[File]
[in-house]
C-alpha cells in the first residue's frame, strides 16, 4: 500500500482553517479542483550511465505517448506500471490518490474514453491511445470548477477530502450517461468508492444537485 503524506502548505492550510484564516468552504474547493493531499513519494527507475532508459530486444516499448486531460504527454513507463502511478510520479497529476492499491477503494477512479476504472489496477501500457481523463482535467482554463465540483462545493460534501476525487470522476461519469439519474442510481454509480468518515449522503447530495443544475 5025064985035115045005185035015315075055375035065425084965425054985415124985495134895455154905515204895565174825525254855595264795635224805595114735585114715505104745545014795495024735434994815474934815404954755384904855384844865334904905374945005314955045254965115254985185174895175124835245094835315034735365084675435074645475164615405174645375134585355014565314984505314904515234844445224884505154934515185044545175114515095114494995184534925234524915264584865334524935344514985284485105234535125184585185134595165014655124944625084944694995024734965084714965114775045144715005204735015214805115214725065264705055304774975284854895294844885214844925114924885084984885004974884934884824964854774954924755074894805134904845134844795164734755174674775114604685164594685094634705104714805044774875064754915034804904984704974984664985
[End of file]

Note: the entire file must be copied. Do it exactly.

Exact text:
[in-house]
C-alpha cells in the first residue's frame, strides 16, 4: 500500500482553517479542483550511465505517448506500471490518490474514453491511445470548477477530502450517461468508492444537485 503524506502548505492550510484564516468552504474547493493531499513519494527507475532508459530486444516499448486531460504527454513507463502511478510520479497529476492499491477503494477512479476504472489496477501500457481523463482535467482554463465540483462545493460534501476525487470522476461519469439519474442510481454509480468518515449522503447530495443544475 5025064985035115045005185035015315075055375035065425084965425054985415124985495134895455154905515204895565174825525254855595264795635224805595114735585114715505104745545014795495024735434994815474934815404954755384904855384844865334904905374945005314955045254965115254985185174895175124835245094835315034735365084675435074645475164615405174645375134585355014565314984505314904515234844445224884505154934515185044545175114515095114494995184534925234524915264584865334524935344514985284485105234535125184585185134595165014655124944625084944694995024734965084714965114775045144715005204735015214805115214725065264705055304774975284854895294844885214844925114924885084984885004974884934884824964854774954924755074894805134904845134844795164734755174674775114604685164594685094634705104714805044774875064754915034804904984704974984664985